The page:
Like many busy parks, Rocky Mountain has begun implementing a timed-entry reservation system for day use visitors during its busiest months (late May through late October). The general Park Access pass grants visitors the opportunity to travel to all areas of the park between 9:00 a.m. and 2:00 p.m., except within the Bear Lake Corridor. Park Access+ allows access to all areas of the park (including Bear Lake) from 5:00 a.m. to 6:00 p.m. Car campers without timed entry reservations may enter the park beginning at 1:00 p.m. on first the day of their trip, and backpackers may enter at any time on their first day.
Planning a last-minute getaway? The park sets aside 40 percent of timed entry reservations for a first-come, first-served release at 5:00 p.m. the night before your desired arrival date.
When to go camping in Rocky Mountain National Park
Due to its high-altitude perch among the mountains (the park’s lowest point is 7,630 feet), summer and fall are your best bets for comfortable camping and easy access to Rocky Mountain’s incredible trail system. It should be no surprise, then, that these are also the busiest months to visit.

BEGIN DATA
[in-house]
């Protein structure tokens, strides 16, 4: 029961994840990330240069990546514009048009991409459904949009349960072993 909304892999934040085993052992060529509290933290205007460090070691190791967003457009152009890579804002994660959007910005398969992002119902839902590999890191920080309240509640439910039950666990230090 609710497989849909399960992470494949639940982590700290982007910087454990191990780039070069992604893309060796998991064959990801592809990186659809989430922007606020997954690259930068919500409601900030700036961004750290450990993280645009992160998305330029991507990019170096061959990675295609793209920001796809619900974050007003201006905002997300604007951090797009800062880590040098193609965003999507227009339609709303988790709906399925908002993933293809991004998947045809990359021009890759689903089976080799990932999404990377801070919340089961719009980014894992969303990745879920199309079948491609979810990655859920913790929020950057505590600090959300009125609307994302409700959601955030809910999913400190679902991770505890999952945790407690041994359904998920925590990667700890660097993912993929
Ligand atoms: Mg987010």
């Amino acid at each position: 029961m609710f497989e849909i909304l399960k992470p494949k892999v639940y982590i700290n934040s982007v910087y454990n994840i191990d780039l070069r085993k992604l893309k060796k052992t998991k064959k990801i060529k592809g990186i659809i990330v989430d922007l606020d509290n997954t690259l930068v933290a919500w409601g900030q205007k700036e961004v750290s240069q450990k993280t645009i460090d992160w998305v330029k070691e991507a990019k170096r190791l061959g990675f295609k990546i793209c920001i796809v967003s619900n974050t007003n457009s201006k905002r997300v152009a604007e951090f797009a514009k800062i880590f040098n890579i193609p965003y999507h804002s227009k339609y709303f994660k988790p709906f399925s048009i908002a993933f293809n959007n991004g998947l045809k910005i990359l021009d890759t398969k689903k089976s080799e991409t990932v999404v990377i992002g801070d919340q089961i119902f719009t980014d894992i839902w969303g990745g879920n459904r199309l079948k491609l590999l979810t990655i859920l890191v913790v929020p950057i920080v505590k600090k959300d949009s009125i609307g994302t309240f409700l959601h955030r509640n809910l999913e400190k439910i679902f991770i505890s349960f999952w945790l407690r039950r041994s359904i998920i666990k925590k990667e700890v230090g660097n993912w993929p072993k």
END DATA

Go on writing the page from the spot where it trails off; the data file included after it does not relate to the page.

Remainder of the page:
Trail Ridge Road, the main artery through the park, is typically open from late May to late October. In summer, visitors can expect warm days and cool nights (low 70s to low 40s), bustling trails, and fully-booked campgrounds. Fall brings epic, fiery colors (check out Bear Lake Road and the easy trail around Sprague Lake in early October for the best foliage) and the bizarre sounds of elk rutting season (generally mid September to mid October).
How to book a campsite in the park
Yes, booking a coveted site at this storied national park can be a bit of a headache-inducing sport, but with a few tips and tricks it’s not impossible. Four out of the park’s five campgrounds are reservable online, with Longs Peak Campground (tents only) being the only first-come, first-served option.
The remaining four camping areas are available up to six months in advance via Recreation.gov. Glacier Basin, Timber Creek, Aspenglen, and Moraine Park all hold a few sites for release two weeks in advance of a trip’s start date. Check back often if your dates aren’t available; all canceled spaces will be immediately resold on Recreation.gov.